What I am starting to see is several dads who only had daughters volunteer to be leaders. One was a former ASM, Eagle Scout and OA member. He only had girls so stopped his involvement if BSA and is now interested in volunteering as his girls are getting involved. We are also seeing other parents volunteer as they are talking of having their daughters join. Right now we have the possibility of adding 26 scouts to our pack of 71 over the next 2 weeks. 4 are boys and 22 girls (2 boys joined along with their sisters). 7 of the girls are from a separate school who’s Pack is not adding girls at this time. So far, there are 5 new parents volunteering to be leaders in our Pack along with these 22 potential scouts. I don’t expect all to join right now, but it does seem that there are parents out there willing to volunteer along with having their daughters join. I will say adding this program midstream has been a lot of work, but I think it is helping us understand how we should add girls to our Pack Early on I was one concerned that we couldn’t do separate girl only dens due to volunteers. What I am seeing is that we should be able to maintain separate dens (with the additional volunteers I am seeing) and there are benefits. So, going into the fall we will be enforcing separate Girl/boy dens.
  8. 1 point
    http://www.nationalreview.com/article/455874/toxic-masculinity-myth-fuels-culture-wars Yah, I change the title just a bit. But the article described, at least to me, exactly what has been going on in the BSA for the last 15 years. For many of us, Boy Scouts is where a boy becomes a man of character. A man proud to be a husband, father, civic leader and a moral role model. It wasn't a boys club where male boys huddled together conspiring to bring out the worst of humanism, just as some here still believe. Scouting is a culture that challenges the masculinity of young men so that they can learn how to shape themselves into citizens of character and leaders of integrity. Scouting is a culture where young adult males find the limits of their character without the interference of guilt to prevent the lesson of learning their role in the community. Scouting was a safe place where a boy could face the limitations of maleness in a complex world without feeling guilty. It's not an anti female culture. Quite the contrary, the scout program is a pro equal culture program. It just does it by taking out out the static of multi-humanist biases and opinions until each scout can sort our their deficiencies in practicing the Scout Law and Oath, and then make a conscious change to better themselves for their future in the community. I am a full believer in building ethical and moral decision makers. I've been in the middle of the BSA cultural discussions about as long as they have been on Scouter.com. So, I know the debates. I laugh because I remember when 90 percent of the discussions on Scouter.com were in the "Patrol Method", "Cub Scouts", "Advancement", "Camping", and "Open Discussion" forums. Those were the good ol days of discussing scouting stuff. We haven't seen that in a while. I think this article describes the Scouting Cultural divide very well. I don't expect anything to change. But I think the article helps explains why some of us scouters believe the traditional program has a more positive influence on the community than this new program that is just turning into another after school youth program. Enjoy. Barry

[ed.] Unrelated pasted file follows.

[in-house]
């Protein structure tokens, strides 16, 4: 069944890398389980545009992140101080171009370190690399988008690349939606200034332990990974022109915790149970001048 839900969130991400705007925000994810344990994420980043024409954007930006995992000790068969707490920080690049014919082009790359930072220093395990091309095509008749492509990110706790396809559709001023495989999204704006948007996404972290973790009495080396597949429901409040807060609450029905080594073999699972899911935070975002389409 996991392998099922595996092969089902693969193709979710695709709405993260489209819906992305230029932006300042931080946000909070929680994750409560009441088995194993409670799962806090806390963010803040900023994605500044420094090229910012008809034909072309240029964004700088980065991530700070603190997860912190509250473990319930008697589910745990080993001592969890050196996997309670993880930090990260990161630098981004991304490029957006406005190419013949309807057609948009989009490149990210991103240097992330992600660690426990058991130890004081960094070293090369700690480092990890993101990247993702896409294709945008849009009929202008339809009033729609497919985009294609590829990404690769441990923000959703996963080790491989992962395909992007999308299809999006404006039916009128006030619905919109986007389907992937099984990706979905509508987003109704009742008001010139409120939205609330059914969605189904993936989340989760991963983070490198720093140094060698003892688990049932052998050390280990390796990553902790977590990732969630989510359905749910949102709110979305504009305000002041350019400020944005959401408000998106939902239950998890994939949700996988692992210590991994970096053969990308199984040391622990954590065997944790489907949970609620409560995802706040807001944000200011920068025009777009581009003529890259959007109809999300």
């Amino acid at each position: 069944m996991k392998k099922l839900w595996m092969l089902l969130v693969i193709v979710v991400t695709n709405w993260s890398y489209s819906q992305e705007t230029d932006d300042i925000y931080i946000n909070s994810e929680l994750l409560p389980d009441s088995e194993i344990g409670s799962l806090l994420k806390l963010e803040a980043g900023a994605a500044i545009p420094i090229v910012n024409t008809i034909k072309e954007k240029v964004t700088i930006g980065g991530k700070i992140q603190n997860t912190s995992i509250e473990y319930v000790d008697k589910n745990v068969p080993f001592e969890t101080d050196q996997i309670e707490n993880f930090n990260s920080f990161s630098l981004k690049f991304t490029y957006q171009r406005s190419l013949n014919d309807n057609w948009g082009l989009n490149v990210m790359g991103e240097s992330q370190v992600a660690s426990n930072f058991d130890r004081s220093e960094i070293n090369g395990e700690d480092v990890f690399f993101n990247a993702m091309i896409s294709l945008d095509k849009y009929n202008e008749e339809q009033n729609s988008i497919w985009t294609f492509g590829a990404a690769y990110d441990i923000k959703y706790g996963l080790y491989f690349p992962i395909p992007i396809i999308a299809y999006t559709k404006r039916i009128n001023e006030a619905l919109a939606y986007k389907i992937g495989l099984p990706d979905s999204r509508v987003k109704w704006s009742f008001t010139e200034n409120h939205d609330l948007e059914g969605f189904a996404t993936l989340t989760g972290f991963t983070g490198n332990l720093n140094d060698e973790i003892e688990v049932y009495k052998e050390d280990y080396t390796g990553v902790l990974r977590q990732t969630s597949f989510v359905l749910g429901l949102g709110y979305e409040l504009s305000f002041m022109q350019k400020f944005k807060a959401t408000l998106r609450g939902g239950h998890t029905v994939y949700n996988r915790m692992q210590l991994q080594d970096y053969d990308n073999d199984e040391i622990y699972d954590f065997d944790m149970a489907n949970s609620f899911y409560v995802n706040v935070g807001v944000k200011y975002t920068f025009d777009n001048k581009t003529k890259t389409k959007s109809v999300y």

9. 1 point
    We do it too. It prevents injuries.
  10. 1 point
  11. 1 point
    We do it to be consistent. No open toed shoes at scout functions; meetings, outings, service projects, etc. Just easier to implement and our meetings are very active.
  12. 1 point
    When discussing Baden-Powell, the Boy Scouts and Masculinity, we can't forget to consider the time period where his ideas were formed. Baden Powell was very much a Victorian - as such, his ideas on masculinity were heavily influenced by the Victorian attitudes toward masculinity which were mostly formed within the religious and spirituality sphere of Victorian life. Masculinity wasn't about being a hero or a protector - it was about being pure, about having the proper sexuality (indeed, masculinity was never really a concept that was discussed until the Victorians started trying to figure out how homosexuals fit into the normal gender roles of society). Masculinity was ultimately about getting married and having children - being "normal".
  13. 1 point
    $600 does seem a might steep. We had a long term SM retire. We did not even entertain a gift card. We gave him a troop flag folded into one of the display boxes with the troop numbers showing, also we dedicated a portion of the scout area at the CO in his name. We did invite many of the scouts from his tenure to come to the meeting, then we passed the microphone around and they shared brief memories and thank you's. That was the best part.
  14. 1 point
    My issue with the "masculinity" mantra is that, having met scouts from other countries who are no more or no less paragons of their respective sexes, I found men who are no less masculine nor women who are no less feminine than our own citizens. My impression is that boys become masculine with or without the presence of girls in their troop. The cultural influences that foster gender dysphoria (or identity discovery, as a progressive may call it) may overwhelm notions of male or female mystique. This may be especially true in (BSA or GS/USA) troops who value ideals to the near exclusion of the promise of scouting in the outdoors. In contrast, the pioneer spirit of men and women working together to settle in a strange land side-by-side may be what youth need to rekindle the notion that we humans were created uniquely to complement one another. But, that would require any set of boys and girls to be tasked with monthly challenges of hiking and camping independently with their mates.